That we ask and expect men and women to serve our country in the most demanding ways possible and then turn our backs on them when they return is unconscionable. Our veterans have earned our care and support. ("Growing evidence points to systemic troubles in VA healthcare system," May 18)
What your report describes is not a portrait taking shape; rather, it is a chronic state of deprivation.
That 90% of veterans express a positive view of the treatment they receive demonstrates that high-quality treatment can be provided.
What may also be true is that receiving "care" in such a dysfunctional system can alter one's perception of reasonable healthcare. This is illustrated by one veteran's statements that although he waits six to eight weeks for an appointment, "the VA is saving my life."
It is professionally and morally unacceptable that anyone be made to endure the deplorable treatment the veterans in your article have received.
Kathleen V. Williams
There are problems with our healthcare delivery system, problems that neither the Republicans nor the Democrats have been willing to address without consideration of politics first and healthcare policy second.
We are now in the midst of a series of horrendous revelations about problems and coverups in Department of Veterans Affairs hospitals. To those who advocate a single-payer, government-run healthcare system, this should be proof positive that this is not the solution to our problems.
What we need is for
Then we could have a fair chance of solving these problems.
Richard F. Corlin, MD
The writer is past president of the
Veterans with service-connected disabilities could benefit from referral by an "overworked" VA to community resources, as exemplified by a disabled Vietnam veteran for whom I am a court-appointed conservator.
The VA medical center in West L.A. recently provided him weeks-long inpatient treatment and then placed him in different community-based nursing homes until the right match was found. This was lifesaving care.
Meanwhile, inpatient beds at community hospitals are opening up, as insurance plans are pushing for less inpatient utilization, more coordination of care for the chronically ill and penalties for frequent readmission of patients for the same diagnosis.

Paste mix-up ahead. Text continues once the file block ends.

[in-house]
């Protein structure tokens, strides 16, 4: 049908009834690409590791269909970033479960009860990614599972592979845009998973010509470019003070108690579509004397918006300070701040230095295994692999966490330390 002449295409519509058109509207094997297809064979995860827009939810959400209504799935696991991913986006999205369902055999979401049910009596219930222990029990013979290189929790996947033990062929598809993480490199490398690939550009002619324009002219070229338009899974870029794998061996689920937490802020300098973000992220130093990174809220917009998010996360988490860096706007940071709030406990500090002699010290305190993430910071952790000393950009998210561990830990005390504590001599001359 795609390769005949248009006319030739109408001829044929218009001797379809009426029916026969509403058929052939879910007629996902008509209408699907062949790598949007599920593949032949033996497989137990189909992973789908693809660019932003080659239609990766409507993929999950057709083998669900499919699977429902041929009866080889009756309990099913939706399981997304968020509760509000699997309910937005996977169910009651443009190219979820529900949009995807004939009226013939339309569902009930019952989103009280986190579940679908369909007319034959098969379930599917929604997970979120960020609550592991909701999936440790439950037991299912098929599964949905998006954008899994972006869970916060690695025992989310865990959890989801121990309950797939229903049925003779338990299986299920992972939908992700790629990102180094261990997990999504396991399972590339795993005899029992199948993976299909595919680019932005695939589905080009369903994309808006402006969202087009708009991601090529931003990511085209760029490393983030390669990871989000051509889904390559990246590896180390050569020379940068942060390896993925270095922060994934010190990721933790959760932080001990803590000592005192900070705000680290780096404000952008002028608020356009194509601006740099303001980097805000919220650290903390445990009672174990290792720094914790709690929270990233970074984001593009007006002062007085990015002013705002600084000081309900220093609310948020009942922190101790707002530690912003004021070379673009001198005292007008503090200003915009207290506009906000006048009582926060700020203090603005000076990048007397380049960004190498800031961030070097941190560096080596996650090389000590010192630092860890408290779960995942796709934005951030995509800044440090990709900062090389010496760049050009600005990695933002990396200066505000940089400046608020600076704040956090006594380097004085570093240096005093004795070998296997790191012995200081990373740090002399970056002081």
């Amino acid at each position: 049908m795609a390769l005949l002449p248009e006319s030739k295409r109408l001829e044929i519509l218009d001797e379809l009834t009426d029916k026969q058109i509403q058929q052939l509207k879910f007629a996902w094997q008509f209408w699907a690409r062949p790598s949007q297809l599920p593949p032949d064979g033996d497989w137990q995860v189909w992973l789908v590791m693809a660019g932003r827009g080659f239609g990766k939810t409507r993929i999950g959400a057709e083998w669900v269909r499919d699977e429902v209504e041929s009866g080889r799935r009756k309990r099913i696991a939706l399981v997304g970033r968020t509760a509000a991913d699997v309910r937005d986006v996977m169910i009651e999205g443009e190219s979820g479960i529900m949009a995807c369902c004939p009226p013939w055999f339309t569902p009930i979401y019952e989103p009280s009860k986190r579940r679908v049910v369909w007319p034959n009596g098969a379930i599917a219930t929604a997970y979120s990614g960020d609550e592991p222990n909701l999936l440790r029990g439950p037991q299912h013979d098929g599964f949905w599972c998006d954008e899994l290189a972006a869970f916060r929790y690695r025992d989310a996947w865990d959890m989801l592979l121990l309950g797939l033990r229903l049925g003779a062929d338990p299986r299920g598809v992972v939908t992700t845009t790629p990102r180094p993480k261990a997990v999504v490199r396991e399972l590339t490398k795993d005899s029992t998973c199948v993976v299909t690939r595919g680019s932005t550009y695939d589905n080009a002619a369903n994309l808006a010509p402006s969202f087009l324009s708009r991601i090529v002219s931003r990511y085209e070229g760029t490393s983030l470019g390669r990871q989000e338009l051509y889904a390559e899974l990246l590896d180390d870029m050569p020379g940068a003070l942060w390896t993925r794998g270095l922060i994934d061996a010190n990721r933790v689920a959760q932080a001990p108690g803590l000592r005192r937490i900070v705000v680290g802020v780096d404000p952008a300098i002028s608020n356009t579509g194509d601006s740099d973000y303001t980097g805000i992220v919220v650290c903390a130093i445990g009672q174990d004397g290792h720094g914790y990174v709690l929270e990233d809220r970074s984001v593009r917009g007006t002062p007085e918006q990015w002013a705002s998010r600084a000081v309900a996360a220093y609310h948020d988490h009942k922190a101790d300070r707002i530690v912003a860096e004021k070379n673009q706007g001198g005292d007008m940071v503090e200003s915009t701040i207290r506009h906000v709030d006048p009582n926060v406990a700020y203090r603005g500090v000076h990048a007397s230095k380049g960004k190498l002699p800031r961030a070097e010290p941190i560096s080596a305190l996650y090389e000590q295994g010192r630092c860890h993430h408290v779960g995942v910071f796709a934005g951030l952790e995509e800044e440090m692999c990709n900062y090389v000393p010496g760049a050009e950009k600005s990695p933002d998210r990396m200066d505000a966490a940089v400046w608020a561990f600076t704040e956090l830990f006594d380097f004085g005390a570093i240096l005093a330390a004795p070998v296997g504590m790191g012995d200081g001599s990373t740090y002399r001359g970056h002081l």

Any realignment of care from the VA to the community would take into account the government's special expertise in caring for certain service-connected disabilities such as spinal cord injuries and substance abuse and mental health problems.
Yet another expose with which to cudgel healthcare providers.
As for the VA, it's a crime that Congress, which talks about cutting spending, dumps countless patients from endless wars on an underfunded healthcare system, and then acts shocked when the infinite demand for healthcare isn't met.
As for healthcare in general, there just aren't enough providers. The population has grown, yet since the 1980s we've averaged about 16,000 new MD graduates per year.
Because it costs hundreds of thousands of dollars to get one of these degrees, many new doctors go into higher-paying specialties. As a result, burned-out primary-care MDs who get nothing but scathing criticism either go into limited concierge medicine or retire early, reducing access even more.
I know it's not sexy, but perhaps The Times could make a real difference and start a drumbeat on training or importing more doctors.
My late father was a disabled vet who lost one leg and half of the other. When he needed to see a physician, he would go to a civilian doctor because he was dissatisfied with the care he received at the VA hospital.
Today, veterans are dying before receiving the medical attention they badly need. It's tragic that our vets only receive attention during political campaigns.